Tuesday, June 10, 2008

Las Vegas Sockery

Las Vegas must be one of the strangest places on earth. I speak not of the suburbs, of course, where probably perfectly rational people live, but of the famous casino-lined Strip.

It's not a place I would ordinarily seek out, but it's nevertheless a place from which I've just returned. World's-most-patient husband and a couple of boyhood buddies had organized a quick weekend trip for a few couples to meet there. And once you're engulfed in its crazy theme-park atmosphere, with the pirate ship, and the dancing fountains, and the Roman statues, and the singing gondoliers, and the Eiffel Tower, what can you do but just surrender to the whole tongue-in-cheek fantasy of the place?

I lack the urge for games of hazard, so, for me, Las Vegas is a place for nutty sightseeing, eating out, and shopping. Where else could I wear flowered capri pants in an eye-splitting coral pink? And where else would I feel they really needed a pair of golden sandals to set them off? A temporary aberration, I assure you, but fun.

With long airplane flights on the agenda, I needed a compact travel project again. Awash in spinning and dyeing, I had nothing suitable in progress on the knitting front. I turned to socks. Temperatures in Las Vegas were expected to be around 100 degrees Fahrenheit, so I thought of cotton.

I happen to have Knitpicks' discontinued Dancing sock yarn still lying around in a couple of different colorways. It's a summery yarn, about half-and-half wool and cotton, with a little nylon for strength and elastic for bounciness. I think I opined here once that it felt inelastic to knit with, like pure cotton, but that was a calumny. Well, not a calumny, maybe; it wasn't maliciously false, just false. Though I blamed the yarn at the time, it actually may have been the Jaywalker sock pattern that was uncomfortable to knit.

This time, I had the Mockery sock pattern from live2knit on the brain. (I'd seen it on Lime &Violet's Daily Chum, a wonderful blog of which I've recently become an enthusiastic devotee. Honestly, how do they find all this stuff every day?) The stitch pattern creates an elegant texture without bulk. I knew there was a good chance that the delicate pattern would be swallowed up by the bright, blippy color changes in the Dancing yarn. Truthfully, the pattern would probably look best in a solid color. But I figured I'd forge ahead. After all, I needed to knit something with that yarn. I guess I could do plain stockinette socks, but where's the challenge in that?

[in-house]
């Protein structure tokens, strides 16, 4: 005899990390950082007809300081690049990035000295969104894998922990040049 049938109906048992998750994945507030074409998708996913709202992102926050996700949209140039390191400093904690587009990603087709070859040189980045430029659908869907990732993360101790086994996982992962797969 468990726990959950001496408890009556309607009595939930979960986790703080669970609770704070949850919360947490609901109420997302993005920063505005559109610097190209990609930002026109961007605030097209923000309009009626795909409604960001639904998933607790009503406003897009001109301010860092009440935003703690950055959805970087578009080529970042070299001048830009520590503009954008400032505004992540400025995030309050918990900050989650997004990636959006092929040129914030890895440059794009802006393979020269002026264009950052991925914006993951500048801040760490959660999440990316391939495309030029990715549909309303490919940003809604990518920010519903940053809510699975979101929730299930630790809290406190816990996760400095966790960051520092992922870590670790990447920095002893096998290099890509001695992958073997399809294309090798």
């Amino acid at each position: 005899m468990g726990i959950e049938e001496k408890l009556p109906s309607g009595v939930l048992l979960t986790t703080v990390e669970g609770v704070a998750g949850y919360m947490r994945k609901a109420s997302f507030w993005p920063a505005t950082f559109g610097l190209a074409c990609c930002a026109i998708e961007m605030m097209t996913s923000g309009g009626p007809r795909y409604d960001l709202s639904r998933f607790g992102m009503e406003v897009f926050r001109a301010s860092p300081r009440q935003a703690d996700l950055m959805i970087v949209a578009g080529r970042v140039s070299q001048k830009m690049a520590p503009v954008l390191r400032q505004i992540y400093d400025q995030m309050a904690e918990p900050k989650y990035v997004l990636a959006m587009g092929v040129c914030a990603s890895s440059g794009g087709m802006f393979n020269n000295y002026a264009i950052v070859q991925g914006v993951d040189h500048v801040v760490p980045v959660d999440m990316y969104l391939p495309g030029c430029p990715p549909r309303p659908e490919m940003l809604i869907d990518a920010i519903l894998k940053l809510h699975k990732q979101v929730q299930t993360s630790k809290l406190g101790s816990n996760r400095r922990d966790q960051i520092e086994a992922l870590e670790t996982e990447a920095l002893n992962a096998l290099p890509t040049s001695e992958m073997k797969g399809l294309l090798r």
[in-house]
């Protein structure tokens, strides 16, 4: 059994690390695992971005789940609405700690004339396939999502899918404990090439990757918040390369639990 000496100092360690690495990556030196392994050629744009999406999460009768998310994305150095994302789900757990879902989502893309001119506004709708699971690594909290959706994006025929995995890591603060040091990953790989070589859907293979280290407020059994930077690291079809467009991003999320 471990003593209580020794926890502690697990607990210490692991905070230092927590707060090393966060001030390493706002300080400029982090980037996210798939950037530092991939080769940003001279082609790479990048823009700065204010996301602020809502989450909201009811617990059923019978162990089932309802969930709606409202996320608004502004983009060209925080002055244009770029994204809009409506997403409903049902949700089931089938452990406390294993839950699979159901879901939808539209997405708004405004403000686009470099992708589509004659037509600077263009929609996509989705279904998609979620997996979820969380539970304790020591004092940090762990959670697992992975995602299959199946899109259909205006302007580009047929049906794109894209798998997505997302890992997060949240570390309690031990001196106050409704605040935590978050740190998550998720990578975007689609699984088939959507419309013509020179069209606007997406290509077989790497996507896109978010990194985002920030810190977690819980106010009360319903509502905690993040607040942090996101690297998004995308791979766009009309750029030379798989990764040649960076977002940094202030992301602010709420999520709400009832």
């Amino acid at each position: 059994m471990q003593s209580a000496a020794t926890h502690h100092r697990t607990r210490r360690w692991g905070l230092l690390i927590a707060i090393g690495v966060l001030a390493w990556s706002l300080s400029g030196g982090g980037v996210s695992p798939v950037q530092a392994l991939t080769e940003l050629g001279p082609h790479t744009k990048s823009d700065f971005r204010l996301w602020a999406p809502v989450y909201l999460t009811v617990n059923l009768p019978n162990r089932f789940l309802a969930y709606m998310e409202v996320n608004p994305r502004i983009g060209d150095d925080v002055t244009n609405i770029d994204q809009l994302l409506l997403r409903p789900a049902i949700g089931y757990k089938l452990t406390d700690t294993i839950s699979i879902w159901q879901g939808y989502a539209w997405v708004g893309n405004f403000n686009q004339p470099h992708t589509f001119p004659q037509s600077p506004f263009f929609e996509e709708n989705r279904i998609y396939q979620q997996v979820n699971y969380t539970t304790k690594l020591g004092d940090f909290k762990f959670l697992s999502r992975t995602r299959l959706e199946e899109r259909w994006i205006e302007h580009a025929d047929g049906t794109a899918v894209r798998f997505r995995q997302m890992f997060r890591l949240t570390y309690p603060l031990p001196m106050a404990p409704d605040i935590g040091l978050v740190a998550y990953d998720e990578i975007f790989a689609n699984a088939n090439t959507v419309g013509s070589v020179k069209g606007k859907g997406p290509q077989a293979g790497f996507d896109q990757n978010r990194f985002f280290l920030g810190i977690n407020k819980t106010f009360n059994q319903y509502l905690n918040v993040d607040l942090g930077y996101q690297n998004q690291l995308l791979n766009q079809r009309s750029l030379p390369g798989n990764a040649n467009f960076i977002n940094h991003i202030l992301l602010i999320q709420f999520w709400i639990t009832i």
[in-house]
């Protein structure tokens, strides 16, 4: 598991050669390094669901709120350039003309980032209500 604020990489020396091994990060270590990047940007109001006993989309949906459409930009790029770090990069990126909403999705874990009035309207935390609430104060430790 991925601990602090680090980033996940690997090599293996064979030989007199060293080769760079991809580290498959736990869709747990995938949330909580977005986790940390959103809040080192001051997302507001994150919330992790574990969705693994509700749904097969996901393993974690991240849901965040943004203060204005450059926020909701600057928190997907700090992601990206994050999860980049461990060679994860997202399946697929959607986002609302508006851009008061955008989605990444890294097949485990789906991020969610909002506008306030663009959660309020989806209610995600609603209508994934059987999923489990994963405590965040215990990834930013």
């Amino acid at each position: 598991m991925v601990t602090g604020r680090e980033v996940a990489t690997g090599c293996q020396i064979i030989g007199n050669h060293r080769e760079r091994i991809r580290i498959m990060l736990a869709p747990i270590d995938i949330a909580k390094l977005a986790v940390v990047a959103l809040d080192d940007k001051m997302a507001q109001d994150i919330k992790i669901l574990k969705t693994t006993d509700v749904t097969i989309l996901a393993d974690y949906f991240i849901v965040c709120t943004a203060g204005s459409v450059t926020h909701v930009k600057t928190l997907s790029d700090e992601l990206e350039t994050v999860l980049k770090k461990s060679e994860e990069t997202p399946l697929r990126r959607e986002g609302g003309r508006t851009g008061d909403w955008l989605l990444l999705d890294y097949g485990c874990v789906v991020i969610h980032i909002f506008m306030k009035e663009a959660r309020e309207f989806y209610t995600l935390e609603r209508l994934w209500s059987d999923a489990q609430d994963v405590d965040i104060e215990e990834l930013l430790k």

So I packed up the bamboo needles and dipped alternately into my knitting and a book of English Country House Mystery stories as the miles flew by beneath me. The Mockery pattern was easily memorized and agreeable to knit. The unjustly accused yarn was resilient and perfectly inoffensive. The colorway, while not necessarily a favorite of mine, looks as if it will go well with jeans.

I did have one bad moment. Somehow, in changing from one double-pointed needle to the next, I fumbled a little, and one needle sprang out of my hands and disappeared. I thought it had fallen into my lap, but inspection there was fruitless. I started having visions of long taxi rides to yarn stores for replacement needles. Before long, I had world's-most-patient-husband and the seatmate on the other side searching the seat cushions, and I down on the floor on my hands and knees, posterior skyward, feeling around desperately for my fugitive needle (and no doubt providing light entertainment for some of the other passengers.) Eventually, one of my random floor-pats dislodged the needle from alongside some sort of metal track where it had hidden. So we were reunited, and I clutched the needles more tightly for the rest of the flight.

I can't say I got a tremendous amount done on this trip; it wasn't really that kind of destination. A little cool and cloudy weather might have done wonders for the knitting, but it was all blazing, cheerful sunshine. I did get this far. The strong color changes are distracting, but if you look closely, you can see the mock cable pattern forming in the actual stitchwork. It may show up better after being blocked or in the actual wearing. Or then again, it may not.

But at least I'll know it's there!

1 comment:

Beate said...

Sounded like a great trip..
my worst nightmare is to loos a needle somewhere and not be abel to get it/find it.
my friend sendt her nabour under her terrase ( because he is a tiny man!!!) so he could help her find one of her dropped needles.
People seem to be helpful around knitters.